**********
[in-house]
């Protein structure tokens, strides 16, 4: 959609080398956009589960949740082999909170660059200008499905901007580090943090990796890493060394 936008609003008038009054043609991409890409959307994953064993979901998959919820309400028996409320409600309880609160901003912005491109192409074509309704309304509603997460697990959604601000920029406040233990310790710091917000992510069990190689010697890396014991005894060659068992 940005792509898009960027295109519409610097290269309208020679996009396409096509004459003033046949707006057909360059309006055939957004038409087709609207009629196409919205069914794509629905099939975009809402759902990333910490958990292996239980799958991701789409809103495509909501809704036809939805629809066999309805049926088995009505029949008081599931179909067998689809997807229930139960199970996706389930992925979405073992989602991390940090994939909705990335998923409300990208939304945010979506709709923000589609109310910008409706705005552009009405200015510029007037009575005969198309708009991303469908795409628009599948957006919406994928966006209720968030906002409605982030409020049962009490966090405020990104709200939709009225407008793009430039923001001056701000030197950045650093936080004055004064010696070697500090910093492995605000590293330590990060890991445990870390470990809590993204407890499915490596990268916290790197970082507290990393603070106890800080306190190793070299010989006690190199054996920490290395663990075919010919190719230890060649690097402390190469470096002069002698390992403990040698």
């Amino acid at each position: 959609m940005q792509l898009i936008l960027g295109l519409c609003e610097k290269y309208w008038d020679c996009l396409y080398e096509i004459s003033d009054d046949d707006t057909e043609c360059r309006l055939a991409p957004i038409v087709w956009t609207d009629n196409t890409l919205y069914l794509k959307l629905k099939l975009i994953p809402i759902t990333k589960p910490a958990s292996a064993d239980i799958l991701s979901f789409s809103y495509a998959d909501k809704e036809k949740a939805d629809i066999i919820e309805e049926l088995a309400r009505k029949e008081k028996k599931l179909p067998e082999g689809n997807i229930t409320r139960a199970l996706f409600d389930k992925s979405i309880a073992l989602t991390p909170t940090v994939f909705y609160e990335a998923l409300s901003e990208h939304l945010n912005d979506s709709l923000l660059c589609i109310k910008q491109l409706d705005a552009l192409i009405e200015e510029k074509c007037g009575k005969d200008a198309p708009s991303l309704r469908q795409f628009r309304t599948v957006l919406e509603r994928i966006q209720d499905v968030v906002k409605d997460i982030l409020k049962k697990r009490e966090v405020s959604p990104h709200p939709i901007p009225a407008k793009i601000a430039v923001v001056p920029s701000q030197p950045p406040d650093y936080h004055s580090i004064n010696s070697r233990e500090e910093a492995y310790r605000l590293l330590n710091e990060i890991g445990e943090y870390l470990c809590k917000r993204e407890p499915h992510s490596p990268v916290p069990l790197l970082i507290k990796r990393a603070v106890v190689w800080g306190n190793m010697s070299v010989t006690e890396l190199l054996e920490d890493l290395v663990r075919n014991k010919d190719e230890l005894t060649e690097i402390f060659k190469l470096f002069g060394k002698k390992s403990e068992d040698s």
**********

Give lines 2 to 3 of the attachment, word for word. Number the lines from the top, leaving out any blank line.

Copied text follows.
């Protein structure tokens, strides 16, 4: 959609080398956009589960949740082999909170660059200008499905901007580090943090990796890493060394 936008609003008038009054043609991409890409959307994953064993979901998959919820309400028996409320409600309880609160901003912005491109192409074509309704309304509603997460697990959604601000920029406040233990310790710091917000992510069990190689010697890396014991005894060659068992 940005792509898009960027295109519409610097290269309208020679996009396409096509004459003033046949707006057909360059309006055939957004038409087709609207009629196409919205069914794509629905099939975009809402759902990333910490958990292996239980799958991701789409809103495509909501809704036809939805629809066999309805049926088995009505029949008081599931179909067998689809997807229930139960199970996706389930992925979405073992989602991390940090994939909705990335998923409300990208939304945010979506709709923000589609109310910008409706705005552009009405200015510029007037009575005969198309708009991303469908795409628009599948957006919406994928966006209720968030906002409605982030409020049962009490966090405020990104709200939709009225407008793009430039923001001056701000030197950045650093936080004055004064010696070697500090910093492995605000590293330590990060890991445990870390470990809590993204407890499915490596990268916290790197970082507290990393603070106890800080306190190793070299010989006690190199054996920490290395663990075919010919190719230890060649690097402390190469470096002069002698390992403990040698």
């Amino acid at each position: 959609m940005q792509l898009i936008l960027g295109l519409c609003e610097k290269y309208w008038d020679c996009l396409y080398e096509i004459s003033d009054d046949d707006t057909e043609c360059r309006l055939a991409p957004i038409v087709w956009t609207d009629n196409t890409l919205y069914l794509k959307l629905k099939l975009i994953p809402i759902t990333k589960p910490a958990s292996a064993d239980i799958l991701s979901f789409s809103y495509a998959d909501k809704e036809k949740a939805d629809i066999i919820e309805e049926l088995a309400r009505k029949e008081k028996k599931l179909p067998e082999g689809n997807i229930t409320r139960a199970l996706f409600d389930k992925s979405i309880a073992l989602t991390p909170t940090v994939f909705y609160e990335a998923l409300s901003e990208h939304l945010n912005d979506s709709l923000l660059c589609i109310k910008q491109l409706d705005a552009l192409i009405e200015e510029k074509c007037g009575k005969d200008a198309p708009s991303l309704r469908q795409f628009r309304t599948v957006l919406e509603r994928i966006q209720d499905v968030v906002k409605d997460i982030l409020k049962k697990r009490e966090v405020s959604p990104h709200p939709i901007p009225a407008k793009i601000a430039v923001v001056p920029s701000q030197p950045p406040d650093y936080h004055s580090i004064n010696s070697r233990e500090e910093a492995y310790r605000l590293l330590n710091e990060i890991g445990e943090y870390l470990c809590k917000r993204e407890p499915h992510s490596p990268v916290p069990l790197l970082i507290k990796r990393a603070v106890v190689w800080g306190n190793m010697s070299v010989t006690e890396l190199l054996e920490d890493l290395v663990r075919n014991k010919d190719e230890l005894t060649e690097i402390f060659k190469l470096f002069g060394k002698k390992s403990e068992d040698s």